This year my reading is tending towards several niche areas, to the exclusion of almost all contemporary writing. Soon, though, I hope to pick up a few authors’ books that I’ve been hearing a lot about — Per Petterson’s, for one. Meanwhile, I wanted to write a post on some of this season’s books that have my curiosity and interest.
First, a couple of reprints of note: Coffee House Press, who has previously issued the entirety of Paul Metcalf’s work in a three-volume collected works, has published one of Metcalf’s earliest works, Genoa, in paperback with an introduction by Rick Moody. I first read this after I discovered it through Larry McCaffrey’s megabooklist, called “The 20th Century’s Greatest Hits: 100 English-Language Books of Fiction.” McCaffrey’s entry reads:
Genoa, Paul Metcalf, 1965 : Metcalf invents a narrative structure–part mosaic, part history, part genealogy, part invention–which appropriates generous selections of materials drawn from the Christopher Columbus myth, Moby Dick, a myriad other sources to develop a narrative that reveals a whole host of connections between the greed and blood-lust of our founding fathers and contemporary Americans.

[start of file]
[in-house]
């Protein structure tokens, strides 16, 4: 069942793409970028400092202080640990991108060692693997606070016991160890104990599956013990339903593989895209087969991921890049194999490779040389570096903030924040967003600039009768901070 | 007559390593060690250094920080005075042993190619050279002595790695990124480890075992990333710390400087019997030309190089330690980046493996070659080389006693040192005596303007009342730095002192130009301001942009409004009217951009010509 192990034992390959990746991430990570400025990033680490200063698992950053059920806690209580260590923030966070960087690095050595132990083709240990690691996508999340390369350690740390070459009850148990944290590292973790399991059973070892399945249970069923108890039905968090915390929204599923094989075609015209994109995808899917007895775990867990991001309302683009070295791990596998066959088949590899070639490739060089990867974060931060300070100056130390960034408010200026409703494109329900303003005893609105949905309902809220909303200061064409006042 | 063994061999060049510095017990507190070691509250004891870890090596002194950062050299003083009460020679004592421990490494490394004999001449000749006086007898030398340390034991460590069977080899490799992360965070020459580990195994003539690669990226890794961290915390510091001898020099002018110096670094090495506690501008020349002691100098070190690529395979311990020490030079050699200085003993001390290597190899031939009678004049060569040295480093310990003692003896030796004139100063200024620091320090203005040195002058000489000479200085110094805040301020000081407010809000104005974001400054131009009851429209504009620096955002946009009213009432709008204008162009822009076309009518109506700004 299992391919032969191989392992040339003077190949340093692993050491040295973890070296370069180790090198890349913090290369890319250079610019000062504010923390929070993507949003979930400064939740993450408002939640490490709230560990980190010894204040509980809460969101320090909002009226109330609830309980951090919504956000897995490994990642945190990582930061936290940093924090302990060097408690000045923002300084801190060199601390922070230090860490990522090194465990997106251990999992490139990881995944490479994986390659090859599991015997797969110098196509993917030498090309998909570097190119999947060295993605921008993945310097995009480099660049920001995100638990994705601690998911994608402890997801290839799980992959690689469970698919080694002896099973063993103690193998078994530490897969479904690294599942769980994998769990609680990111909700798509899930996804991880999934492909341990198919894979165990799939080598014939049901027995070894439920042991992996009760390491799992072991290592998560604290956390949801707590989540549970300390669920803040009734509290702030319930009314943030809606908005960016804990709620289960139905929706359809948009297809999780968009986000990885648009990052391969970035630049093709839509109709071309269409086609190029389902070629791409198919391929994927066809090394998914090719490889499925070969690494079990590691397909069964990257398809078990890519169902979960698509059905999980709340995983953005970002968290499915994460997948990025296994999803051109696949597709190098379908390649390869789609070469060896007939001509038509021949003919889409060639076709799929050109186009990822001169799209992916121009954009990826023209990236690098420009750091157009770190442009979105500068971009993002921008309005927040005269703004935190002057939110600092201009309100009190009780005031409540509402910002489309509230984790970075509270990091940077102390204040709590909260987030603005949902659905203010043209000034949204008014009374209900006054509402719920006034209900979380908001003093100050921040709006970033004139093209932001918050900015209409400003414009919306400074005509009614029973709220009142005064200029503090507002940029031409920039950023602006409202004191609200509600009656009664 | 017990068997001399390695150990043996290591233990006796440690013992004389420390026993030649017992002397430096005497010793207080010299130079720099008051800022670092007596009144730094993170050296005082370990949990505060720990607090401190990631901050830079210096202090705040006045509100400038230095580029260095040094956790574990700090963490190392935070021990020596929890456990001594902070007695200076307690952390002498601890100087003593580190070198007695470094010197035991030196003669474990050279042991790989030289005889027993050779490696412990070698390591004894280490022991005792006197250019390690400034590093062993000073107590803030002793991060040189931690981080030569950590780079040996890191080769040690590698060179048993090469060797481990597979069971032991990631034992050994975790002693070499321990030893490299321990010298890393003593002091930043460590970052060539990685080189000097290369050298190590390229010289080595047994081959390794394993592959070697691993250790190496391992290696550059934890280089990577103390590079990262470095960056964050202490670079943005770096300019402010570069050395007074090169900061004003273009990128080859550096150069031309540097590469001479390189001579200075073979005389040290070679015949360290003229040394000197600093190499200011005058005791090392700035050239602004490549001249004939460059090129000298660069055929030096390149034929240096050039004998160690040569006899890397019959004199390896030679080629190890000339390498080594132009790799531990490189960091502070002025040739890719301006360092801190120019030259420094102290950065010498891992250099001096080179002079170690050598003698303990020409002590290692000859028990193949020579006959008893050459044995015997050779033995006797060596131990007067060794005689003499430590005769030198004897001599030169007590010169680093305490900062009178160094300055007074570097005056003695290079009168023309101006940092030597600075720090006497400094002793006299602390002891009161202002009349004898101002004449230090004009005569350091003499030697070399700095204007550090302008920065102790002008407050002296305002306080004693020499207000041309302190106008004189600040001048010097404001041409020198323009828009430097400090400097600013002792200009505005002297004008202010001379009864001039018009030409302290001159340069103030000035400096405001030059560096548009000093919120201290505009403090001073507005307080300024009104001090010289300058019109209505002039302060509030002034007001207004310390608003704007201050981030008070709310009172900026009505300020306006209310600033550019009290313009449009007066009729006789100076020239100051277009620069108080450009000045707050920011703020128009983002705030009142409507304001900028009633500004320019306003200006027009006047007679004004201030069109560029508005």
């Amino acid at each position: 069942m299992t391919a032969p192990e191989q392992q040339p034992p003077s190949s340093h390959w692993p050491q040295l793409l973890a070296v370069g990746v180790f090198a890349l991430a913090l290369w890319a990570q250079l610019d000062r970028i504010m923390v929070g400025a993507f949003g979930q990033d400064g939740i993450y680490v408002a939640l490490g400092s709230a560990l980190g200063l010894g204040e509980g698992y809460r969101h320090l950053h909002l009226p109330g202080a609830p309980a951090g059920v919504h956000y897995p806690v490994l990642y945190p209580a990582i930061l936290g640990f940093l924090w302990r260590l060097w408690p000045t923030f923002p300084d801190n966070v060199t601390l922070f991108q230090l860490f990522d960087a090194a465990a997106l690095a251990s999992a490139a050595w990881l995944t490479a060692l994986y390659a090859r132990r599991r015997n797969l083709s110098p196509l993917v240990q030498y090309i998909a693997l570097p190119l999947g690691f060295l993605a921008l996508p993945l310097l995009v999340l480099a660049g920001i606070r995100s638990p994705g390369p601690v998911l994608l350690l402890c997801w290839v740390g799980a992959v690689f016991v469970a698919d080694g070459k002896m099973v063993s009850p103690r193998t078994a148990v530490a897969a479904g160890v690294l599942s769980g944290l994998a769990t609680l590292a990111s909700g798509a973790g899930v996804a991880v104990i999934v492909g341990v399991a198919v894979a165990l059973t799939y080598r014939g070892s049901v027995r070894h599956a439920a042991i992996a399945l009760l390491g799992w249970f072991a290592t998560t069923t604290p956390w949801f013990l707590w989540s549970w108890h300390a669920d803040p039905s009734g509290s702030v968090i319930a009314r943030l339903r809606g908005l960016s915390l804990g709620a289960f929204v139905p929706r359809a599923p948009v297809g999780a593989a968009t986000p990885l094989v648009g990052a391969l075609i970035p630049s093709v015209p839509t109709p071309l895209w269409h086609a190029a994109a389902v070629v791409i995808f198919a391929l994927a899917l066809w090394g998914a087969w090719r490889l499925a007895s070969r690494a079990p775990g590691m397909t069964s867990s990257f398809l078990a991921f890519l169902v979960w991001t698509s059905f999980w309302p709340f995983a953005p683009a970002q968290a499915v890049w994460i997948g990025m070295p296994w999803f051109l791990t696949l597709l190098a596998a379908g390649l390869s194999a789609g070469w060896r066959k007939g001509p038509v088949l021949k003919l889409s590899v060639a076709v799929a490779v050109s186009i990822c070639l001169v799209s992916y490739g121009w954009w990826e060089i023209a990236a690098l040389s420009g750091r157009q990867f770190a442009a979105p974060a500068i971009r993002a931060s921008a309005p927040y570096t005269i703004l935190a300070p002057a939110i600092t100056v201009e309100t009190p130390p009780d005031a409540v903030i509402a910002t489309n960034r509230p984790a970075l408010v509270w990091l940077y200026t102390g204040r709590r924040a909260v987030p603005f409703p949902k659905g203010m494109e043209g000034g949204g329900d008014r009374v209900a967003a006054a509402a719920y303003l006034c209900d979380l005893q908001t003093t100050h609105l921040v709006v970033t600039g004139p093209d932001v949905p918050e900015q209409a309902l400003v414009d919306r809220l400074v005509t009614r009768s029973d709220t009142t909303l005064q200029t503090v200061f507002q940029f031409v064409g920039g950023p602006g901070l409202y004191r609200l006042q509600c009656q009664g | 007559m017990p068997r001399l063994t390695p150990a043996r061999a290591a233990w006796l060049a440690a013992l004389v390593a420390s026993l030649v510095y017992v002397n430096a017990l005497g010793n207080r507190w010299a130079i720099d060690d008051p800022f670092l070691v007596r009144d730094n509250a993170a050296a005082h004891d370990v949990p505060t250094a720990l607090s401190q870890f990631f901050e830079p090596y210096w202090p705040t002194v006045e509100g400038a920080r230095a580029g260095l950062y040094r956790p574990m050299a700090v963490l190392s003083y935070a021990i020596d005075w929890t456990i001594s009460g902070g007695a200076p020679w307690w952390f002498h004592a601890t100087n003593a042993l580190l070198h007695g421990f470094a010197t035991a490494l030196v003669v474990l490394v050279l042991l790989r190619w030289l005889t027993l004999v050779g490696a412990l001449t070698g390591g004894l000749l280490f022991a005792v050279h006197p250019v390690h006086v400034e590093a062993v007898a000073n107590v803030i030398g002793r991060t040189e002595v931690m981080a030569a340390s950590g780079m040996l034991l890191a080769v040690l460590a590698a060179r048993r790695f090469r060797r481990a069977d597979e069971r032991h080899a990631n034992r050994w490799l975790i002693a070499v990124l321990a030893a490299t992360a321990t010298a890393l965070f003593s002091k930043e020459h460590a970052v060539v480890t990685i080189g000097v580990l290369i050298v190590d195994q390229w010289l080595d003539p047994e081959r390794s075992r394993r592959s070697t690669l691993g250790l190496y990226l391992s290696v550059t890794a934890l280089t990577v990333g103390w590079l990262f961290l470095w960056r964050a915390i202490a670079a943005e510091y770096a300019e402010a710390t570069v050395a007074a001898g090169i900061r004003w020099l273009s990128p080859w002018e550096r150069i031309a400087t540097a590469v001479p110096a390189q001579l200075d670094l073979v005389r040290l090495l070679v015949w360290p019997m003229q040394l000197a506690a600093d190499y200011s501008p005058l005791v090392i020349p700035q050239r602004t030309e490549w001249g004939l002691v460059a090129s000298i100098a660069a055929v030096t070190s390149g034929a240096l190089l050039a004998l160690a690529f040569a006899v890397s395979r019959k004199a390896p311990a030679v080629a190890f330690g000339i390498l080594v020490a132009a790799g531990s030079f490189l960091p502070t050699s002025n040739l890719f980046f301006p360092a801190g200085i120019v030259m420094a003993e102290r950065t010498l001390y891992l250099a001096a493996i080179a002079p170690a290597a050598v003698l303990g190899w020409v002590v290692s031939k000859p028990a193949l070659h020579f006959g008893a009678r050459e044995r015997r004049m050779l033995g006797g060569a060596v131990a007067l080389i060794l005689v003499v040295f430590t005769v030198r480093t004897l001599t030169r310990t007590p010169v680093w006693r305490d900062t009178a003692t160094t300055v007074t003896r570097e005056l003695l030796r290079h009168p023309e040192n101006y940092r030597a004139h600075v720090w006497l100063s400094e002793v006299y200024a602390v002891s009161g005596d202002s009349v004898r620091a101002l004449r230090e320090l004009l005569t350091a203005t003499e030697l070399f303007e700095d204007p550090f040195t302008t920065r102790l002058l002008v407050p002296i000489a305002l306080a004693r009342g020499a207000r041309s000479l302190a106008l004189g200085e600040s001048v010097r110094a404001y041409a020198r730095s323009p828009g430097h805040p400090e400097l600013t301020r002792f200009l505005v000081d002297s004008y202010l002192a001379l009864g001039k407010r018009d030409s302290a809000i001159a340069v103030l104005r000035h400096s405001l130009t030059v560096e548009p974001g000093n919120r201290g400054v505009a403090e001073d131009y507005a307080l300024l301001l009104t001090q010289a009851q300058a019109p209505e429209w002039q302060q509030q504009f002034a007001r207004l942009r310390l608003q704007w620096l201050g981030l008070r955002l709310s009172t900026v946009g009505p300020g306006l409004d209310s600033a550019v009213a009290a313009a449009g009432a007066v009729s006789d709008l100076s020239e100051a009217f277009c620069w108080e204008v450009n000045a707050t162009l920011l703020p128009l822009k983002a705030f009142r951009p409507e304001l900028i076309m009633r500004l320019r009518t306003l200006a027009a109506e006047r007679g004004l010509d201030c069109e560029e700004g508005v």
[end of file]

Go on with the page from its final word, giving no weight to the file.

All of Metcalf is so sublime, I would suggest if your curiosity is piqued that you consider acquiring a volume or 2 or 3 of Metcalf’s Collected Works, because they sell for peanuts after being remaindered by publishers and booksellers, or deaccessioned from the libraries that used to house them (alas, you pay for shipping). You won’t regret it.
I also notice that David Gates’s Jernigan (1990) has been re-issued by Serpent’s Tail. I read this last year after I came across a recommendation somewhere. (Online excerpt.) This is a novel about a self-pitying, sophisticated alcoholic and his decline, told with acid wit and self-pitying humor. The pacing and voice are unforgettable. Gates has a new short story collection out too, by the way.